BELOW THE INDIAN Ocean, a continent has lain hidden for millions of years, but now its presence has been revealed by grains of sand lying on a beach. What’s more, geologists believe there could be lots of these ‘ghost continents’ scattered around the globe waiting to be discovered.
When an international team of geologists analysed sand from the beaches of Mauritius, an island in the Indian Ocean, they found zircon crystals ranging from 660 million to nearly two billion years old. But Mauritius is a much younger, volcanic island – its oldest rocks are no more than 8.9 million years old.
These zircon crystals (‘zircons’) are also much older than any sea floor crust on the planet, so the researchers suggest the zircons were dragged up from an ancient landmass that once linked India and Madagascar -volcanic activity bringing them to the surface, where they mingled with the island’s sands.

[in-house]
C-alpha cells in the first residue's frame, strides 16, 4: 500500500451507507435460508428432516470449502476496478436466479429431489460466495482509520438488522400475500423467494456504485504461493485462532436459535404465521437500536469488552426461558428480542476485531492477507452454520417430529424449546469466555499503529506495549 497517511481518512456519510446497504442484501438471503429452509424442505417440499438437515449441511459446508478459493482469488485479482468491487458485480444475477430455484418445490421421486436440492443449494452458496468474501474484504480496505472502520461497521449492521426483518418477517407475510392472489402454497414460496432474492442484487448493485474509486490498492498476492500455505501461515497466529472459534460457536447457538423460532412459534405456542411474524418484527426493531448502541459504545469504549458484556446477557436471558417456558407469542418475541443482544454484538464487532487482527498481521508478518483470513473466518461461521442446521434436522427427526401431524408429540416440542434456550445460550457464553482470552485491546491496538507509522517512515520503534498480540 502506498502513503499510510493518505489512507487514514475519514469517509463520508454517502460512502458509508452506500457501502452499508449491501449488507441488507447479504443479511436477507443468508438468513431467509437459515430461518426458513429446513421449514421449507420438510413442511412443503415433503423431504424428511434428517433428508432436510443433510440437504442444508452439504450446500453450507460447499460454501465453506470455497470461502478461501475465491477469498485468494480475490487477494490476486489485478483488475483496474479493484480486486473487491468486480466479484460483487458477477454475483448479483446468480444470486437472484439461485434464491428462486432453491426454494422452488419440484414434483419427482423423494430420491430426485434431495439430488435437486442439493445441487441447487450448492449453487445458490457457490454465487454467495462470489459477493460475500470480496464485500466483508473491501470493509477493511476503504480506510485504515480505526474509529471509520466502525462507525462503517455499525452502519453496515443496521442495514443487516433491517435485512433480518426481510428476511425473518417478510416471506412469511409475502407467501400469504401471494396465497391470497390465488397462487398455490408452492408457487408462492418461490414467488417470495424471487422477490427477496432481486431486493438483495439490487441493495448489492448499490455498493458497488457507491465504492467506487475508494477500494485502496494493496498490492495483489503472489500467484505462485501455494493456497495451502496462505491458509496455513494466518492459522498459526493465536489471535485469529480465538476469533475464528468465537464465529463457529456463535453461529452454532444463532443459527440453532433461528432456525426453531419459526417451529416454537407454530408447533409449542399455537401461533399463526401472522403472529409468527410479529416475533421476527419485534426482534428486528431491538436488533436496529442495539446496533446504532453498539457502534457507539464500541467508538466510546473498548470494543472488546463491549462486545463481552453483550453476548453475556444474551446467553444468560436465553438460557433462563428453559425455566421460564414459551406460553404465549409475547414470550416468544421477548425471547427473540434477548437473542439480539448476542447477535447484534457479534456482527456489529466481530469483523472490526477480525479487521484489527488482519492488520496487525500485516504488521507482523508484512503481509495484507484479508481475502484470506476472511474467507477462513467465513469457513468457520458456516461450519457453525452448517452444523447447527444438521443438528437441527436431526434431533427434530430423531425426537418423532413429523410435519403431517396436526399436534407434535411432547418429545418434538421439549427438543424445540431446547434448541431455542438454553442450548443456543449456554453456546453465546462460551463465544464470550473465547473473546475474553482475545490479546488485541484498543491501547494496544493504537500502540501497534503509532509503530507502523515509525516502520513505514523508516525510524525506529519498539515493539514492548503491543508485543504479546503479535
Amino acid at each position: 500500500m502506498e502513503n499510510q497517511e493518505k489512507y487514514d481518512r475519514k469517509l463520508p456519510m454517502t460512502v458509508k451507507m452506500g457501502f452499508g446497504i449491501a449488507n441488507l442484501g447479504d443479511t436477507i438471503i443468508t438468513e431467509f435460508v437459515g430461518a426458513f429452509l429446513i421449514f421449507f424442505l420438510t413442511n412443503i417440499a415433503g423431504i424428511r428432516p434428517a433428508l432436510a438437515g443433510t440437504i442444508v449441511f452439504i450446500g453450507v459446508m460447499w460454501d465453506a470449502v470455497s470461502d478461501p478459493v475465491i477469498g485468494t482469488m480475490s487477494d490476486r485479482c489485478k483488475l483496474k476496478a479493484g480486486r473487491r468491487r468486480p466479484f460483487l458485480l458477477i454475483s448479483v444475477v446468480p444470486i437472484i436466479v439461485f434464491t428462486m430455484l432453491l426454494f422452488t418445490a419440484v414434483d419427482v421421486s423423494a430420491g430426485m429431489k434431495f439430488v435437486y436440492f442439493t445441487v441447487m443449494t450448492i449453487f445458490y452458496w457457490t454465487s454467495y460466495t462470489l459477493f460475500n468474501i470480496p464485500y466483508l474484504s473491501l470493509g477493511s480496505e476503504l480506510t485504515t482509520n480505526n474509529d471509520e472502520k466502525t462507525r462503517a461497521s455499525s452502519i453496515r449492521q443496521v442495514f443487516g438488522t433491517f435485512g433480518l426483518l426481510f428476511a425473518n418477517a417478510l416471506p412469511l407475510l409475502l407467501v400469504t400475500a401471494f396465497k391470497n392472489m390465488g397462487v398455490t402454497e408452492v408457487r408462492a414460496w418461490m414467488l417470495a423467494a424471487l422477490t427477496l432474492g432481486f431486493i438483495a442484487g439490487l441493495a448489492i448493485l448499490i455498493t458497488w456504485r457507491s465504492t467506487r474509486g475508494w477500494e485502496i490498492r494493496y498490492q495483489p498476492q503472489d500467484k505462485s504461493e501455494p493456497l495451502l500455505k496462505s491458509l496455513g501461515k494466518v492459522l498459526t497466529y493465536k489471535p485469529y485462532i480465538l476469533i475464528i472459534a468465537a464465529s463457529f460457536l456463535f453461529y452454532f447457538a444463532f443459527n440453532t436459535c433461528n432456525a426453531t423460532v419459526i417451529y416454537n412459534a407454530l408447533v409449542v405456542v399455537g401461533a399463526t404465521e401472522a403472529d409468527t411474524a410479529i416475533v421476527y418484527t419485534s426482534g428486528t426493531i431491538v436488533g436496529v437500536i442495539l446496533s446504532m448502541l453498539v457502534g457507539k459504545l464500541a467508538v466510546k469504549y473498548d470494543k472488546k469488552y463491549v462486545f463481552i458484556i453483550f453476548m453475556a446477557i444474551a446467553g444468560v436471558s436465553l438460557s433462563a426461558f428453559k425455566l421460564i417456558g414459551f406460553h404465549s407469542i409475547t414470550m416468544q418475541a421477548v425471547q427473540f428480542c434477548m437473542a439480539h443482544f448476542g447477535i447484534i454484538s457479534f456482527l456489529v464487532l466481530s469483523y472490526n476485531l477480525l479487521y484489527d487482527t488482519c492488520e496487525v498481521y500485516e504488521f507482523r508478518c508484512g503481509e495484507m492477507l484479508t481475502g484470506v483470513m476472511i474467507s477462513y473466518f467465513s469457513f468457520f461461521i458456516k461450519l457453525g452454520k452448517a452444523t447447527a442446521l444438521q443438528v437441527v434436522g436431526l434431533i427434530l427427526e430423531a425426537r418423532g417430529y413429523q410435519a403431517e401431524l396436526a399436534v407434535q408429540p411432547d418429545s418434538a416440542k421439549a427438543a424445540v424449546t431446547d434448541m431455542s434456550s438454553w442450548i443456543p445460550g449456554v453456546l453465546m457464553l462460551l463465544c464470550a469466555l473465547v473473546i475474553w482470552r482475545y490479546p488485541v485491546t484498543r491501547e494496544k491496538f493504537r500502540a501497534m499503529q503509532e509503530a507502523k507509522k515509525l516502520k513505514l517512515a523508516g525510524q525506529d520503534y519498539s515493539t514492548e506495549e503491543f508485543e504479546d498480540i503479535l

To test this idea they looked at maps of the Earth’s gravitational field, which reveal the thickness of the Earth’s crust.
They identified a banana-shaped sliver of unusually thick crust under the Indian Ocean. This crust, they say, could be the remnants of the microcontinent they have named ‘Mauritia’, which broke apart when India and Madagascar started to go their separate ways 85 million years ago.
“Lots of other oceanic islands could be sitting above drowned microcontinents,” says Dr Hans Amundsen, a geologist who runs the Norwegian company Earth and Planetary Exploration Services and who was involved with the research.
“The Canary Islands and Madeira in the Atlantic Ocean are two possible candidates. To find out, scientists need to look for old zircons that have survived their travels to the surface,” says Amundsen. “I think we’re going to find more.”